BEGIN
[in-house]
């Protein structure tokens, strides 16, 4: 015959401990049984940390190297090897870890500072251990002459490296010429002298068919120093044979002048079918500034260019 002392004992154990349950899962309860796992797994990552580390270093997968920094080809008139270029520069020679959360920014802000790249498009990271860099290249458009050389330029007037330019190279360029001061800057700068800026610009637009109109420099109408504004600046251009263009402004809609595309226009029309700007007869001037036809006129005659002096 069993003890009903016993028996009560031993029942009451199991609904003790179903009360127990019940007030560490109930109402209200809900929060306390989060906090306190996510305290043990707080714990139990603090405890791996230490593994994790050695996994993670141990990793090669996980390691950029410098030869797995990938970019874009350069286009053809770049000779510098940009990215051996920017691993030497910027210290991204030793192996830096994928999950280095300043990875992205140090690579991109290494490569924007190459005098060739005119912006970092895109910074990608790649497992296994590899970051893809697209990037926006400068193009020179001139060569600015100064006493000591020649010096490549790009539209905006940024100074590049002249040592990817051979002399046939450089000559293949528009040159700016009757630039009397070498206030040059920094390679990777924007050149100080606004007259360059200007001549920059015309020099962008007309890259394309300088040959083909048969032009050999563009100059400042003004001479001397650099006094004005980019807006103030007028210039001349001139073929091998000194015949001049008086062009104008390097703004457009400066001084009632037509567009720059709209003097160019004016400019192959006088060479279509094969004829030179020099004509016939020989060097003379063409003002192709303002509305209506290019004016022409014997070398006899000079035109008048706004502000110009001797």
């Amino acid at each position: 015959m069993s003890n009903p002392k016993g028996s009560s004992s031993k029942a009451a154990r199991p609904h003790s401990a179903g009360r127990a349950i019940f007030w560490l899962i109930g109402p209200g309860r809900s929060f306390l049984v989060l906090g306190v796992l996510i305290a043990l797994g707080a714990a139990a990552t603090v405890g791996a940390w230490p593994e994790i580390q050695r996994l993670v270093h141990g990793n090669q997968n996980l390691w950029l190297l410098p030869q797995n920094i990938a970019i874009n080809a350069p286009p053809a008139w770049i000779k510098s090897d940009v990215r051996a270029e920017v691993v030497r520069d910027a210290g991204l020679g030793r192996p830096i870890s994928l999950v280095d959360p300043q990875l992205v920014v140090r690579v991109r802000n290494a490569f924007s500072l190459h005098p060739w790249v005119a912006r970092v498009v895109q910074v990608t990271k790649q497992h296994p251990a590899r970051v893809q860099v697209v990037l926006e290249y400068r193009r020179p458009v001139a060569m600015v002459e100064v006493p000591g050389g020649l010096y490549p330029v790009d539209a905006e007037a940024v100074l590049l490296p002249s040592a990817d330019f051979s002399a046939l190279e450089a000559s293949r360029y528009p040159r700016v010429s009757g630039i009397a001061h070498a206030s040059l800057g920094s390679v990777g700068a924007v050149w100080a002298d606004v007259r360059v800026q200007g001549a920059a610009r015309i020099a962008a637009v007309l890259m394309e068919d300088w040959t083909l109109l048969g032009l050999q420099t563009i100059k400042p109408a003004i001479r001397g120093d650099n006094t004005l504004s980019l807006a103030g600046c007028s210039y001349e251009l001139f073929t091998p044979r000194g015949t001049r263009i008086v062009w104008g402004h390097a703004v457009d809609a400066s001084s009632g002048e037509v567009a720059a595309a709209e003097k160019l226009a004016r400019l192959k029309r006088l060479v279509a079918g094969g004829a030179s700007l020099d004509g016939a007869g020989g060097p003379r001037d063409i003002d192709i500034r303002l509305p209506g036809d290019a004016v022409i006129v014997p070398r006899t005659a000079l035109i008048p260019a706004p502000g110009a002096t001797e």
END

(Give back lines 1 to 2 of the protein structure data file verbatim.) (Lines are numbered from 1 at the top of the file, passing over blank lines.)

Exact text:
[in-house]
């Protein structure tokens, strides 16, 4: 015959401990049984940390190297090897870890500072251990002459490296010429002298068919120093044979002048079918500034260019 002392004992154990349950899962309860796992797994990552580390270093997968920094080809008139270029520069020679959360920014802000790249498009990271860099290249458009050389330029007037330019190279360029001061800057700068800026610009637009109109420099109408504004600046251009263009402004809609595309226009029309700007007869001037036809006129005659002096 069993003890009903016993028996009560031993029942009451199991609904003790179903009360127990019940007030560490109930109402209200809900929060306390989060906090306190996510305290043990707080714990139990603090405890791996230490593994994790050695996994993670141990990793090669996980390691950029410098030869797995990938970019874009350069286009053809770049000779510098940009990215051996920017691993030497910027210290991204030793192996830096994928999950280095300043990875992205140090690579991109290494490569924007190459005098060739005119912006970092895109910074990608790649497992296994590899970051893809697209990037926006400068193009020179001139060569600015100064006493000591020649010096490549790009539209905006940024100074590049002249040592990817051979002399046939450089000559293949528009040159700016009757630039009397070498206030040059920094390679990777924007050149100080606004007259360059200007001549920059015309020099962008007309890259394309300088040959083909048969032009050999563009100059400042003004001479001397650099006094004005980019807006103030007028210039001349001139073929091998000194015949001049008086062009104008390097703004457009400066001084009632037509567009720059709209003097160019004016400019192959006088060479279509094969004829030179020099004509016939020989060097003379063409003002192709303002509305209506290019004016022409014997070398006899000079035109008048706004502000110009001797």